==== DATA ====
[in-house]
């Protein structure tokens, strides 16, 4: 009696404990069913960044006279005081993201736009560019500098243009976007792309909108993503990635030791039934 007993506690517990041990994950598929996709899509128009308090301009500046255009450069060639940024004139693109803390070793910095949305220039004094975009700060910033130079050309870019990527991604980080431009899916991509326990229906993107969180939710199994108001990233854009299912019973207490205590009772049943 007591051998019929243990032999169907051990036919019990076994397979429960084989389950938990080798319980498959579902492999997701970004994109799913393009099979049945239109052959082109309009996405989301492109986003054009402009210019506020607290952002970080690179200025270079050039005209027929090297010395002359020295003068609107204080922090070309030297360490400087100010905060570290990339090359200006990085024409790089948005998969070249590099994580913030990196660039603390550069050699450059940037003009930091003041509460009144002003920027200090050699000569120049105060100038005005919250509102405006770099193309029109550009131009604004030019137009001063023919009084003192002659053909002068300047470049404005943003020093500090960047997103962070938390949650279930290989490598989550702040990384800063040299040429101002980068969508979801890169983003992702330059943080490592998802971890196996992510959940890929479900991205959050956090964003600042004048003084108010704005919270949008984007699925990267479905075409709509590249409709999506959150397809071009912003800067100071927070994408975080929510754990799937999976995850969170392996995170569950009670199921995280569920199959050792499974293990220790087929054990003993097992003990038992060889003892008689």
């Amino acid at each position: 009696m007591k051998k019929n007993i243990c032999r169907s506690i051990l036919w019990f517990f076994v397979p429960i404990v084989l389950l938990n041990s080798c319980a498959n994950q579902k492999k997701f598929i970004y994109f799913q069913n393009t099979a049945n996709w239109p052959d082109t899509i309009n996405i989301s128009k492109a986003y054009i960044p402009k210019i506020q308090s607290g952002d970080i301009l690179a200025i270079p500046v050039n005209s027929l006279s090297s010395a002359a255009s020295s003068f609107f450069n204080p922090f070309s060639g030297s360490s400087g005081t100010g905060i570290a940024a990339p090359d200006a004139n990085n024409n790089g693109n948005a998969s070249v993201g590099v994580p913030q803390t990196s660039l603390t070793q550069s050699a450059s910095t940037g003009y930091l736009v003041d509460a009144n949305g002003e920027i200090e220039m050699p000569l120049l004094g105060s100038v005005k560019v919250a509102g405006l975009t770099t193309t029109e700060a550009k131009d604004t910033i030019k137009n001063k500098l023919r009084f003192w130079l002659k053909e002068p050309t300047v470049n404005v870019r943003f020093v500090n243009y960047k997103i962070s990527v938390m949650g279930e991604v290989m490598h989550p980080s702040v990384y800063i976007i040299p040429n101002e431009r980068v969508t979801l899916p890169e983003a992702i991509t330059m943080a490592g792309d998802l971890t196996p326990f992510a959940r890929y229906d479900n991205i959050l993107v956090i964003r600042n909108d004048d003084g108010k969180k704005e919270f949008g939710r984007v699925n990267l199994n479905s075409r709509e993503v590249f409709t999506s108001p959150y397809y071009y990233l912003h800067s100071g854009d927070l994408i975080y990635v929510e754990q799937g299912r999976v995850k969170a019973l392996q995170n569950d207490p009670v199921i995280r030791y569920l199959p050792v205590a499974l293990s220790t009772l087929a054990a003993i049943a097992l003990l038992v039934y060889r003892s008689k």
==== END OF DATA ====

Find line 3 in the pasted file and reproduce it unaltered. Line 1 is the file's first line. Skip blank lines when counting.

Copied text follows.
């Amino acid at each position: 009696m007591k051998k019929n007993i243990c032999r169907s506690i051990l036919w019990f517990f076994v397979p429960i404990v084989l389950l938990n041990s080798c319980a498959n994950q579902k492999k997701f598929i970004y994109f799913q069913n393009t099979a049945n996709w239109p052959d082109t899509i309009n996405i989301s128009k492109a986003y054009i960044p402009k210019i506020q308090s607290g952002d970080i301009l690179a200025i270079p500046v050039n005209s027929l006279s090297s010395a002359a255009s020295s003068f609107f450069n204080p922090f070309s060639g030297s360490s400087g005081t100010g905060i570290a940024a990339p090359d200006a004139n990085n024409n790089g693109n948005a998969s070249v993201g590099v994580p913030q803390t990196s660039l603390t070793q550069s050699a450059s910095t940037g003009y930091l736009v003041d509460a009144n949305g002003e920027i200090e220039m050699p000569l120049l004094g105060s100038v005005k560019v919250a509102g405006l975009t770099t193309t029109e700060a550009k131009d604004t910033i030019k137009n001063k500098l023919r009084f003192w130079l002659k053909e002068p050309t300047v470049n404005v870019r943003f020093v500090n243009y960047k997103i962070s990527v938390m949650g279930e991604v290989m490598h989550p980080s702040v990384y800063i976007i040299p040429n101002e431009r980068v969508t979801l899916p890169e983003a992702i991509t330059m943080a490592g792309d998802l971890t196996p326990f992510a959940r890929y229906d479900n991205i959050l993107v956090i964003r600042n909108d004048d003084g108010k969180k704005e919270f949008g939710r984007v699925n990267l199994n479905s075409r709509e993503v590249f409709t999506s108001p959150y397809y071009y990233l912003h800067s100071g854009d927070l994408i975080y990635v929510e754990q799937g299912r999976v995850k969170a019973l392996q995170n569950d207490p009670v199921i995280r030791y569920l199959p050792v205590a499974l293990s220790t009772l087929a054990a003993i049943a097992l003990l038992v039934y060889r003892s008689k």